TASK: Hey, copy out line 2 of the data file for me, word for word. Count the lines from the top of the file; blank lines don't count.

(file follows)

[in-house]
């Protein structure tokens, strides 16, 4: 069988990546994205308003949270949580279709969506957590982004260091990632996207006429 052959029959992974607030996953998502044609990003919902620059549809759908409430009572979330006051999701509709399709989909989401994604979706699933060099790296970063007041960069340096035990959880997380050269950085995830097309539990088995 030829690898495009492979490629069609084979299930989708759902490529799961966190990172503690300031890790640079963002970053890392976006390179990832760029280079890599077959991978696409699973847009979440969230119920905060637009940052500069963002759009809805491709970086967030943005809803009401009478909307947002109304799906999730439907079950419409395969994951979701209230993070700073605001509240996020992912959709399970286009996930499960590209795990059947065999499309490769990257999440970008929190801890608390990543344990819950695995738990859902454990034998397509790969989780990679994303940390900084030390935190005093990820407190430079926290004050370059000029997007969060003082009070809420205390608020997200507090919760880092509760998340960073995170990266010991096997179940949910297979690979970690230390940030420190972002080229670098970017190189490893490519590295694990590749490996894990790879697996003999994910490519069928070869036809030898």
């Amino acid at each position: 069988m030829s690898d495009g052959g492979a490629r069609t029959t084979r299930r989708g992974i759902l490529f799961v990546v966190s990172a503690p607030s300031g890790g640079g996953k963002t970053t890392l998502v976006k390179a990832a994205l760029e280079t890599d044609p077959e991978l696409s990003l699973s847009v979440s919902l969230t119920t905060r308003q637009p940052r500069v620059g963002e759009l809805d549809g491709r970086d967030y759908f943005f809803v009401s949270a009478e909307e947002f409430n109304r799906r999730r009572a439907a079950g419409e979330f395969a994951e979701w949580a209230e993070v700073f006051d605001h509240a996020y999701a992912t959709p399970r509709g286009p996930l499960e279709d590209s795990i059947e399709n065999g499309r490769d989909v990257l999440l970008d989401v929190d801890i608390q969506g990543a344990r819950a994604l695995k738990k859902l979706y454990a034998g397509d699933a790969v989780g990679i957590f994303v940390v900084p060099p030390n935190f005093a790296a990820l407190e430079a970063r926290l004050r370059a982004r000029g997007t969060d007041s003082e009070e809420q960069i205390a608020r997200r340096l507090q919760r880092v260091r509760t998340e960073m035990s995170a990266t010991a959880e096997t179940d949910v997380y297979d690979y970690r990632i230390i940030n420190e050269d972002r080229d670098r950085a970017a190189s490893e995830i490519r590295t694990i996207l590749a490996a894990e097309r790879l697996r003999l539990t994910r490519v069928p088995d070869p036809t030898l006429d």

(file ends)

């Protein structure tokens, strides 16, 4: 069988990546994205308003949270949580279709969506957590982004260091990632996207006429 052959029959992974607030996953998502044609990003919902620059549809759908409430009572979330006051999701509709399709989909989401994604979706699933060099790296970063007041960069340096035990959880997380050269950085995830097309539990088995 030829690898495009492979490629069609084979299930989708759902490529799961966190990172503690300031890790640079963002970053890392976006390179990832760029280079890599077959991978696409699973847009979440969230119920905060637009940052500069963002759009809805491709970086967030943005809803009401009478909307947002109304799906999730439907079950419409395969994951979701209230993070700073605001509240996020992912959709399970286009996930499960590209795990059947065999499309490769990257999440970008929190801890608390990543344990819950695995738990859902454990034998397509790969989780990679994303940390900084030390935190005093990820407190430079926290004050370059000029997007969060003082009070809420205390608020997200507090919760880092509760998340960073995170990266010991096997179940949910297979690979970690230390940030420190972002080229670098970017190189490893490519590295694990590749490996894990790879697996003999994910490519069928070869036809030898």